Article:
How it Spreads and Risk Factors
In cases of early-onset disease (occurs in babies younger than 1 week old), group B strep bacteria are most often passed from mother to baby during labor and birth. Antibiotics given to the mother during labor can be very effective at preventing the spread of group B strep bacteria to the baby.
Late-onset disease (occurs in babies 1 week through 3 months old) is sometimes due to passing of the bacteria from mother to newborn, but the bacteria may come from another source. For a baby whose mother does not test positive for group B strep bacteria, the source of infection for late-onset disease can be hard to figure out and is often unknown. CDC collects information on babies with late-onset disease in 10 states to better understand how group B strep bacteria are spread.
Some pregnant women are at an increased risk of having a baby who develops early-onset group B strep disease. Some risk factors include:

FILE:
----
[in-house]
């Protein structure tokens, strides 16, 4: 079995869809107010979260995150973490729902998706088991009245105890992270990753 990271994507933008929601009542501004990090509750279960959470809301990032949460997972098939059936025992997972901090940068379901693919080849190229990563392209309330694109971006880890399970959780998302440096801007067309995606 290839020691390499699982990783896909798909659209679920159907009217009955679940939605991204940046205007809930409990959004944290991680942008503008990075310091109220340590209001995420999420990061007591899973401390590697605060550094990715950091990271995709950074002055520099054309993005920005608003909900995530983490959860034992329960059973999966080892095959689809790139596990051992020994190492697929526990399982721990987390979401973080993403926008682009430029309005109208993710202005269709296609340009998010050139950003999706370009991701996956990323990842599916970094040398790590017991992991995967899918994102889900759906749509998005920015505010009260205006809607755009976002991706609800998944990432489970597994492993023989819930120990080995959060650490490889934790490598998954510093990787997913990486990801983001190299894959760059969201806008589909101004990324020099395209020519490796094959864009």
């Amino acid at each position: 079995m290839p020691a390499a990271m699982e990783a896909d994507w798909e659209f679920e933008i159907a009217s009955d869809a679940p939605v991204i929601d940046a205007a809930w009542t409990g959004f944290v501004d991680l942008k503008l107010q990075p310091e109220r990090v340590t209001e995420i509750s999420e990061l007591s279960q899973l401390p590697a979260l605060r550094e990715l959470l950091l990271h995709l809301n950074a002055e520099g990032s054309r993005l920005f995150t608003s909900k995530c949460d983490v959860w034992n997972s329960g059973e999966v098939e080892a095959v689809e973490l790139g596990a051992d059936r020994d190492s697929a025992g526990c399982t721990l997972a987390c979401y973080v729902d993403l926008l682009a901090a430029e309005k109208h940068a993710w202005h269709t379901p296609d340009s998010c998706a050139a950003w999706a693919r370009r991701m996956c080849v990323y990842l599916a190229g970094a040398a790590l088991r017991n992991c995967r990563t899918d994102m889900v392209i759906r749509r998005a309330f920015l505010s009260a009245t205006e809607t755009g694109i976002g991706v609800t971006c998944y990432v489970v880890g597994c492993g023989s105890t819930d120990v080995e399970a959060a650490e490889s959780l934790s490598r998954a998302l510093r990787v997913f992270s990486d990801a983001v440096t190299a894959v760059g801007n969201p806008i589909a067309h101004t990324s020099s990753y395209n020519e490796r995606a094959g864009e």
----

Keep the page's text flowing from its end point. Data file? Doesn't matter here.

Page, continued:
- Testing positive for group B strep bacteria late in the current pregnancy (35-37 weeks pregnant)
- Detecting group B strep bacteria in urine (pee) during the current pregnancy
- Delivering early (before 37 weeks of pregnancy)
- Developing a fever during labor
- Having a long time between water breaking and delivering (18 hours or more)
- Having a previous baby who developed early-onset disease
The risk factors for late-onset group B strep disease are not as well understood as those for early-onset disease. Late-onset disease is more common among babies who are born prematurely (before 37 weeks of pregnancy). Babies whose mothers tested positive for group B strep bacteria also are at increased risk of late-onset disease.
- Page last reviewed: May 23, 2016
- Page last updated: May 23, 2016
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